Treated wastewater also benefits the agricultural sector by liberating capital resources through the payment of economic instruments. Wastewater reuse benefits the economy by evaluating the treated water discharged for human consumption which is considered to be the highest priority. Moreover, in some countries wastewater reuse also contributes to the reduction of costs incurred by the municipal in searching for water sources.

Apart from the numerous benefits incurred on the use of treated wastewater use in agricultural products. The extensive use of recycled wastewater has its disadvantages. Since treated wastewater has nutrients that are good for the growing of crops, some agricultural farms may decide to use additional chemicals such as pesticides and herbicides which are applied to the lands to control pests that may disrupt crop production. Soil contamination, therefore, occurs when pesticides persist and accumulate in the soils. Due to the extensive use of these chemicals in the soil, most of the microbial process is altered and also cause toxicity to the soil organisms. The result to all leads to lower crop yields.

In addition to the use of treated or not treated wastewater in agriculture is not exempted from adverse effects to the soil. The possible scientific literature includes evidence of alterations in the physiochemical parameters of the soil. (Sweetman A.(2015)) The physiochemical parameters of the soil are mainly altered by an increase in microbial activity caused by the treated wastewater use in agriculture. Due to the alteration of the physiochemical parameters of the soil and even the soil affects the fertility and productivity of that particular soil thus destroying the soil sustainability from the inadequate irrigation with wastewater.

Research studies have shown the variations in the soil pH resulting from the irrigation enhanced by the municipals wastewater treatment systems at different treatment levels. The change in the pH is attributed to three factors which are the period of irrigation taken, the ultimate soil texture and finally the type of soil cover. The changes in the soil pH mostly influence the availability of nutrients in the soil and even the mineralization of organic matter.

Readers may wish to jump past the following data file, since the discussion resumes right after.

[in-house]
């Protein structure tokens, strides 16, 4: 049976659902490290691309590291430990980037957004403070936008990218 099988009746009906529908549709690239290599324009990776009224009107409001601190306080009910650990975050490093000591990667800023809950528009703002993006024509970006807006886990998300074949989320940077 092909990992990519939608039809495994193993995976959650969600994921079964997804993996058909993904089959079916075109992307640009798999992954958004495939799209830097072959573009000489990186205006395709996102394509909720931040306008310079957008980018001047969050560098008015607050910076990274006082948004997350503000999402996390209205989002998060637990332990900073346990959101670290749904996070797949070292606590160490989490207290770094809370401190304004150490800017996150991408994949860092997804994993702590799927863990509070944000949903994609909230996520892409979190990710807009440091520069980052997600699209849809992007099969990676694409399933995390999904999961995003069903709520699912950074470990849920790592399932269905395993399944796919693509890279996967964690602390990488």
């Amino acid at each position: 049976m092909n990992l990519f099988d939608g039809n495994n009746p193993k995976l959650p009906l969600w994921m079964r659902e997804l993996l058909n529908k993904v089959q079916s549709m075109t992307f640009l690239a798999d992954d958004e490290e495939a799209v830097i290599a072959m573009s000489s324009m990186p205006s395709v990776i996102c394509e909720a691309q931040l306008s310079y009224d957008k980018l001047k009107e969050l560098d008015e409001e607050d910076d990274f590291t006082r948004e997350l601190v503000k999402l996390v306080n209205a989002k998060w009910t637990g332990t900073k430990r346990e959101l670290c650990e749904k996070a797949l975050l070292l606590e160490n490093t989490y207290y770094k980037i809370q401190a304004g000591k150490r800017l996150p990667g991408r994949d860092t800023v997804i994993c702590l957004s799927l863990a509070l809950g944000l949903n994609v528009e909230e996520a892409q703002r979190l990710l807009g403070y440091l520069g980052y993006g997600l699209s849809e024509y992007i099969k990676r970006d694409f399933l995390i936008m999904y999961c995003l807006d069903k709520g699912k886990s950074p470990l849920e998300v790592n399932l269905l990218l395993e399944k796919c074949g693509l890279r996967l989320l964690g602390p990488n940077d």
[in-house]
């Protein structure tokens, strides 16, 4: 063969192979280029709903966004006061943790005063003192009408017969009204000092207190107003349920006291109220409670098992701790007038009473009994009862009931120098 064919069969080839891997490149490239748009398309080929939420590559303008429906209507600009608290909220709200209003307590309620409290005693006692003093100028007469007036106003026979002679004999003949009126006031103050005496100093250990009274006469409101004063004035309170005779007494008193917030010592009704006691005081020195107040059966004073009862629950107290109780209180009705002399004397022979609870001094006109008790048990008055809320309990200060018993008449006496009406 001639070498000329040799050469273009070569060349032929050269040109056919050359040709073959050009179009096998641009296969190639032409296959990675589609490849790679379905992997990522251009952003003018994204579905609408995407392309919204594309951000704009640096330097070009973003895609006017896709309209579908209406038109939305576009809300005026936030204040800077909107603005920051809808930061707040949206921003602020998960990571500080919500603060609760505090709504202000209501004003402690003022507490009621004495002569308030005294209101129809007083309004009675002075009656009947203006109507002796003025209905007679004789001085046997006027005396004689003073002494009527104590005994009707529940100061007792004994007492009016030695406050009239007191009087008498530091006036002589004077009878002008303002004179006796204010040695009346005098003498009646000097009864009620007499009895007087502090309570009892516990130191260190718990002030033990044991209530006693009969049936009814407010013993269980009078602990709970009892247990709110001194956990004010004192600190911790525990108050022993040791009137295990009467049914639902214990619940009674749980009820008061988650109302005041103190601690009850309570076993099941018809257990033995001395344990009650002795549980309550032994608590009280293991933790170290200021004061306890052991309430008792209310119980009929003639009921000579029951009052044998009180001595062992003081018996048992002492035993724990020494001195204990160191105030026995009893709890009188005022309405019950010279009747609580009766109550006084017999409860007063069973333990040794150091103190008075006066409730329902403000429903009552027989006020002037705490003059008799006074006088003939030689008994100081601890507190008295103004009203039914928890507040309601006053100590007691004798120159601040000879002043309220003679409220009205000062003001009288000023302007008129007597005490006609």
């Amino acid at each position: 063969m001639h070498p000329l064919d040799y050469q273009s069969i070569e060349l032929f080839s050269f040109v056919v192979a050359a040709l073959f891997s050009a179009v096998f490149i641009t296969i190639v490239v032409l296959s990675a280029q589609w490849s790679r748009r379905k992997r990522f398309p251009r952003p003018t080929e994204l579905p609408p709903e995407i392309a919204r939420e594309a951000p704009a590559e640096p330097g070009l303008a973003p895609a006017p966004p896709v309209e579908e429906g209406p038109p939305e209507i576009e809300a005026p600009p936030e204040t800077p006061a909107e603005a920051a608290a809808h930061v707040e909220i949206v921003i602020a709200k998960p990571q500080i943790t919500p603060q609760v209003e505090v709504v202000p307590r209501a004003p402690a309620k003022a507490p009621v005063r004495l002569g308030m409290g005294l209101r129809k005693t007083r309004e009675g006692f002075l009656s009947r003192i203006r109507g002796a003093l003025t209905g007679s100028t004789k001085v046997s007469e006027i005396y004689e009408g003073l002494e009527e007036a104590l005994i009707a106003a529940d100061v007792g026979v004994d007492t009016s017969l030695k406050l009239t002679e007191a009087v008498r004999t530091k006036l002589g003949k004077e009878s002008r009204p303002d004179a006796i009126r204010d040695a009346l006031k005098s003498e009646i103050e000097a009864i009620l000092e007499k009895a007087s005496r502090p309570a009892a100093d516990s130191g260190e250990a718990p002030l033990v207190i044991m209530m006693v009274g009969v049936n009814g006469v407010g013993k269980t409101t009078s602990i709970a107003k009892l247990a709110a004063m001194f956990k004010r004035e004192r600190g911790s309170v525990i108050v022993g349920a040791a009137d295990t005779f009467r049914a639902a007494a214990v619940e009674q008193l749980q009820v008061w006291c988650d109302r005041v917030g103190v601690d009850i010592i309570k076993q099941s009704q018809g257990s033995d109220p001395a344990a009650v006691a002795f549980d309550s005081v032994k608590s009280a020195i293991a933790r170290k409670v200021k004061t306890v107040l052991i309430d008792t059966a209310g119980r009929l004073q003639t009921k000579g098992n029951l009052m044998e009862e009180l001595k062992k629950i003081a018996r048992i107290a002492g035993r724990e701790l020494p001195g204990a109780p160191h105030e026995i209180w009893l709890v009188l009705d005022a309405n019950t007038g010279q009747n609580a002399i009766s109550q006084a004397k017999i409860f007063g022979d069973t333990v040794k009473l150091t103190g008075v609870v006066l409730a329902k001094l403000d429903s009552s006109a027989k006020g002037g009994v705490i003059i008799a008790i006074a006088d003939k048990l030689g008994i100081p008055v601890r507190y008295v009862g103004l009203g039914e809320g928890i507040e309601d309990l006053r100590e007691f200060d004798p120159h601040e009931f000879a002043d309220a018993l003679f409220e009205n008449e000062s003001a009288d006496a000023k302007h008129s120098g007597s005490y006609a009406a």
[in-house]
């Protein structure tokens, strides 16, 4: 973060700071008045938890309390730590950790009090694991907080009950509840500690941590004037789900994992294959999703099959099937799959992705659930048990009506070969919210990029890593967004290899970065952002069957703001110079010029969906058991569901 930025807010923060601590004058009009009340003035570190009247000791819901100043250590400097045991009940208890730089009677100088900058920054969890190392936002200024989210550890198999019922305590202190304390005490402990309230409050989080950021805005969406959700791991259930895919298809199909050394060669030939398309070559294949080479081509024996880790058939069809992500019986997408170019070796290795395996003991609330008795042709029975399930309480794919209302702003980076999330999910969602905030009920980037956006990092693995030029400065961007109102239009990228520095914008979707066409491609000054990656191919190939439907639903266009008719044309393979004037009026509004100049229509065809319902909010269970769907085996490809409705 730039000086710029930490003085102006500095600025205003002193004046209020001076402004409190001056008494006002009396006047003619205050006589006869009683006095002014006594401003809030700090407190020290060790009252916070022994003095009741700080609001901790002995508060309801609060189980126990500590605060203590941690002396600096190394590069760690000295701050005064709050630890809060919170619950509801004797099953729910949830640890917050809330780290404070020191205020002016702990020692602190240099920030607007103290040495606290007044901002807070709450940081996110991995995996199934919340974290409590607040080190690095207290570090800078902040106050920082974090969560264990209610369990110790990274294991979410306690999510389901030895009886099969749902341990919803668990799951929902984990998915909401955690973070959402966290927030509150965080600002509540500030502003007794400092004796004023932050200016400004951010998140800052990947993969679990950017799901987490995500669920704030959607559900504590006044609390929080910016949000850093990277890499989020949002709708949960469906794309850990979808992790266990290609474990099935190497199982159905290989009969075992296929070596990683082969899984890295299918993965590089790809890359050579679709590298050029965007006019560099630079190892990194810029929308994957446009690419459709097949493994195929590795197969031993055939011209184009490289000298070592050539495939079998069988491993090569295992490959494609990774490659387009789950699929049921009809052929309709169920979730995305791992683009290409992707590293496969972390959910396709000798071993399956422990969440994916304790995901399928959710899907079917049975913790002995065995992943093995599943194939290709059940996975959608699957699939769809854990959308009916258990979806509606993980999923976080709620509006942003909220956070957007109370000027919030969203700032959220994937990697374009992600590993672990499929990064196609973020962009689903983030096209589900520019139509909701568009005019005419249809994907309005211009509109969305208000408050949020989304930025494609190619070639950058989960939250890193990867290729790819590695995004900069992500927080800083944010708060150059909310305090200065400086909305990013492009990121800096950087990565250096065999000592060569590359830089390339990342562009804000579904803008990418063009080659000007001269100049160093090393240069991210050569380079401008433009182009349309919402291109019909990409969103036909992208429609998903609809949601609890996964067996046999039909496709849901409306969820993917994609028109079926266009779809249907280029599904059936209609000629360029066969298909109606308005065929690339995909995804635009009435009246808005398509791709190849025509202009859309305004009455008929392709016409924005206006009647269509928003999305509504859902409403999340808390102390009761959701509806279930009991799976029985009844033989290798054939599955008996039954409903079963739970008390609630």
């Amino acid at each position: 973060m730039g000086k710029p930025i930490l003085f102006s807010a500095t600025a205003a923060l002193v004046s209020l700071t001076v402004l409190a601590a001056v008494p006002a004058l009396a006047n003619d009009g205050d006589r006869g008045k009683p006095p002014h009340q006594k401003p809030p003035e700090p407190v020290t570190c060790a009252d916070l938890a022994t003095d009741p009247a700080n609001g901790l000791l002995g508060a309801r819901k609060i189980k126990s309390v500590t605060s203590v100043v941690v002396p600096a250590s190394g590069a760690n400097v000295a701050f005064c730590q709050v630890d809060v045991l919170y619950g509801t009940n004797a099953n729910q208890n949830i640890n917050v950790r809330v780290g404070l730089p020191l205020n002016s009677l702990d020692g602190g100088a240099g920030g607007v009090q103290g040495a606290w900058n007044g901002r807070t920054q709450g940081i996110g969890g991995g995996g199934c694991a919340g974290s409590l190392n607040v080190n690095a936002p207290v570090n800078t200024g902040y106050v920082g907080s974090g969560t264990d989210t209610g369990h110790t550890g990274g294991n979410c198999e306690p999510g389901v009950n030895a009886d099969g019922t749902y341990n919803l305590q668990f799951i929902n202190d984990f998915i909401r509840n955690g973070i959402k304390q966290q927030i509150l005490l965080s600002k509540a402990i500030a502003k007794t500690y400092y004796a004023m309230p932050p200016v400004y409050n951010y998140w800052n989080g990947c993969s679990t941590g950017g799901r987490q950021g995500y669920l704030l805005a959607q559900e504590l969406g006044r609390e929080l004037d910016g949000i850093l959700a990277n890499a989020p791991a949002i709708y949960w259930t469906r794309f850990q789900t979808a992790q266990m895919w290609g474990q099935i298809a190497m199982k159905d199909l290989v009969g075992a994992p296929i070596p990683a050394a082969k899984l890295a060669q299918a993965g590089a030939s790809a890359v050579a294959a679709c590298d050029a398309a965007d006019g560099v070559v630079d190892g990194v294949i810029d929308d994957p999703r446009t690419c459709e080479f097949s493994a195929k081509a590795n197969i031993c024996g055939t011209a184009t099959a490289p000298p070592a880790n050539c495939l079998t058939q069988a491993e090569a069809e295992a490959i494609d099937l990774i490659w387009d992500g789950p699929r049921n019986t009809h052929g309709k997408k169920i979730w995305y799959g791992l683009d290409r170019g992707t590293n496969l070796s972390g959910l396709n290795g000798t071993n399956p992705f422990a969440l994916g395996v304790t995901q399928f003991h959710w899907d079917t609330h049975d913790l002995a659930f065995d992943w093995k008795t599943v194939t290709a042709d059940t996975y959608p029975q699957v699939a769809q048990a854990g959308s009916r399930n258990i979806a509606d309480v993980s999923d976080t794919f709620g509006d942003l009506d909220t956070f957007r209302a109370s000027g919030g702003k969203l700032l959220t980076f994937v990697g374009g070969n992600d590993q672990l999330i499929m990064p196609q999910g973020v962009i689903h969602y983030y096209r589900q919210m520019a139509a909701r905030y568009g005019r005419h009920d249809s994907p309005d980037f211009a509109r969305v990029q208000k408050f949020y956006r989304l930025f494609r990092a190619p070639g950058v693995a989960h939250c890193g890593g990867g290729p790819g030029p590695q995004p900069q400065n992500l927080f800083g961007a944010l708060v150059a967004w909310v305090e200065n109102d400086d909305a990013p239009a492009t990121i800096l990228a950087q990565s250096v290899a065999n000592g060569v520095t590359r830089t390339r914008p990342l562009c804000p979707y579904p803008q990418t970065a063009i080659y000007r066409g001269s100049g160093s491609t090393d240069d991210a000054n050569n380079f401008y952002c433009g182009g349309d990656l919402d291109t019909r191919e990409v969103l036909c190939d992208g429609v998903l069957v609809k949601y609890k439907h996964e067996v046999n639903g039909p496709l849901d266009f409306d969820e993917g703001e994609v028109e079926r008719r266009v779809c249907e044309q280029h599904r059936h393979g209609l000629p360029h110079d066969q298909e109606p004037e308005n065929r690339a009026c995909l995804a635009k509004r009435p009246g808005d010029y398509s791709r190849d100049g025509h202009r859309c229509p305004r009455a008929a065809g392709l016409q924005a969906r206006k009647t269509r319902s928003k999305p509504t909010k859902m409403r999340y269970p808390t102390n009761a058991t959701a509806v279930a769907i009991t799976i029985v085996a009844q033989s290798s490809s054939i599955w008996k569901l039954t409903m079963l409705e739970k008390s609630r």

Moreover, the main function of the organic matter produced is of soil structure and even for the storage of nutrients. Hence, the organic matter content produced is mainly responsible for the capacity of the soil to retain water. The agricultural reuse of the treated water may at times damage the organic matter of the soil hence destroying the capacity of the soil to retain water.

Due to the presence of pathogens and toxic chemicals in the treated wastewater, irrigations with this water pose a great risk to the human health. This risk occurs to humans when or via the consumption of the pathogenic microorganisms and harmful organic chemicals. Mostly the highly affected people are the workers and their families, consumers of crops, meat and even milk also those living nearby these irrigated areas are also affected. The process involved in the treatment of wastewater reduces the availability of this pathogenic microorganisms content, but unfortunately, it does not eliminate all of them. To eliminate the pathogenic microorganisms, an expensive process is usually required. Most local areas may not afford this process hence end up omitting the process while treating their wastewater.

Also, another potential health threat may be caused by the cross-connection between the treated wastewater and fresh water piping systems. This scenario poses a great risk since the wastewater pipes may insert chemical contamination directly to the fresh water piping systems. In such an unknown risk it is impossible to avoid the human health being affected hence it is always important to avoid all the possible known or unknown risks while dealing with water.